In 2005, Youngstown, Ohio released a comprehensive citywide plan that emphasized smart shrinkage, reflecting the city's reduced population and downsizing built environment. Coined in the early 2000s, smart shrinkage suggested that through land use planning, and eventual altering of the physical environment of a city, that planners can blunt the worse impacts of reduction of population in shrinking cities. But how is such a comprehensive plan to be implemented, and are such implementation mechanisms actually successful in achieving strategic and intentional downsizing of a city?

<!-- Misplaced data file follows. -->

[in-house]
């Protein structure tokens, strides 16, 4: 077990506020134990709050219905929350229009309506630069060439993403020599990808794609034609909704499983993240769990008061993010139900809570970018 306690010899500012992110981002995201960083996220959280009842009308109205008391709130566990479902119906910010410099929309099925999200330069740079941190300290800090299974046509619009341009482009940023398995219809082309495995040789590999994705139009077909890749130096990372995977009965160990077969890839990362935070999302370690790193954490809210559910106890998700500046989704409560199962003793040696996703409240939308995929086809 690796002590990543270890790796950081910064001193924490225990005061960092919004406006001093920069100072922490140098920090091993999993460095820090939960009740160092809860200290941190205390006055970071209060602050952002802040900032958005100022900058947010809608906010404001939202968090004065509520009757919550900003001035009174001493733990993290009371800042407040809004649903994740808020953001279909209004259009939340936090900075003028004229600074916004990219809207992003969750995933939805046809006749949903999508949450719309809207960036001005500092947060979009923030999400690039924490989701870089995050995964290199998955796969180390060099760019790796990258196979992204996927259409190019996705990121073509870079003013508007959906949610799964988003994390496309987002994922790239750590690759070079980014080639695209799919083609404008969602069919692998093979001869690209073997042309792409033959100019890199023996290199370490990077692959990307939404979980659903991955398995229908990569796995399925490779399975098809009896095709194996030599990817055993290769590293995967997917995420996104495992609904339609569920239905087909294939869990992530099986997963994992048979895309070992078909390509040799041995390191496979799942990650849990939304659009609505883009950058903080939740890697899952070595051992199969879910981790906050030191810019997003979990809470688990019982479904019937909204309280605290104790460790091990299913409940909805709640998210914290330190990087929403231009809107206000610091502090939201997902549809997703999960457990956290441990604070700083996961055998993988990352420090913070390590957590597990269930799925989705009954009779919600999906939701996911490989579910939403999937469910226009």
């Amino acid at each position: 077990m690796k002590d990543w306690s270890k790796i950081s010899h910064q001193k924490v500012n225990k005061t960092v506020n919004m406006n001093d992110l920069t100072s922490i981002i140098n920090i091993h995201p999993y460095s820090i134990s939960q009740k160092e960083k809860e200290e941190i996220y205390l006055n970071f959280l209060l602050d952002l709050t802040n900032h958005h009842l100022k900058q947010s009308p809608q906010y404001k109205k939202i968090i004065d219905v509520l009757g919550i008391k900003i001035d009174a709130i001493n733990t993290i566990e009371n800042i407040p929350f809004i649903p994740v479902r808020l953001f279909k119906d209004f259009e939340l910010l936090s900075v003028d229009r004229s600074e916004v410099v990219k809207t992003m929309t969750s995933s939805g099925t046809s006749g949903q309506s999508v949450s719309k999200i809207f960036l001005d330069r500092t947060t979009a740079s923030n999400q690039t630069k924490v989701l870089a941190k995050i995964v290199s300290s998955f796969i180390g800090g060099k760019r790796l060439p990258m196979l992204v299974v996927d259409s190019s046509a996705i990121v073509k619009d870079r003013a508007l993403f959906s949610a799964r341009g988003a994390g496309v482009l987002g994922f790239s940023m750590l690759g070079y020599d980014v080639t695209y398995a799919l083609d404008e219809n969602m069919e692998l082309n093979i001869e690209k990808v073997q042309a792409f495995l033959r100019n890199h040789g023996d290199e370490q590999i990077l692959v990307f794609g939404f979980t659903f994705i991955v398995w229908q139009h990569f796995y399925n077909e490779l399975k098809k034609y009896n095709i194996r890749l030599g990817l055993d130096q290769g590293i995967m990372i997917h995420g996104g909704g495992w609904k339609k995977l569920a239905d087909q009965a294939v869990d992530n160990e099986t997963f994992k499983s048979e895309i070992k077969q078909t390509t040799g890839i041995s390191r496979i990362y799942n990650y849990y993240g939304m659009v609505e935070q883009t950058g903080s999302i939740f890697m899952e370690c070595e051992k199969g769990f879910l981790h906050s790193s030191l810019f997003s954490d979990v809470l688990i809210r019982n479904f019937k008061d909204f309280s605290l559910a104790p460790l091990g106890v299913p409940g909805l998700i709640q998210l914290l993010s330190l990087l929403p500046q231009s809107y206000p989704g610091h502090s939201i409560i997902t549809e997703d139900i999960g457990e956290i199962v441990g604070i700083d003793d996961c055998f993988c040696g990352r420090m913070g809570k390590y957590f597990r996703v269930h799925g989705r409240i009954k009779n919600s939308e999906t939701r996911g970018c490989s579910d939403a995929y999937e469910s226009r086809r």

In 2013, Youngstown released a redevelopment code in which zoning was used to implement the city's comprehensive plan. In a new article for the Journal of the American Planning Association, Brent Ryan and Shuqi Gao examine Youngstown as a case study for the challenges presented by planners' efforts to implement smart shrinkage land use recommendations through comprehensive planning and zoning. The paper's findings provide both cautions and opportunities for urban planners and legislators charged with utilizing policy tools to confront the difficult reality of reduced local populations and lessened economic capacity in American shrinking cities.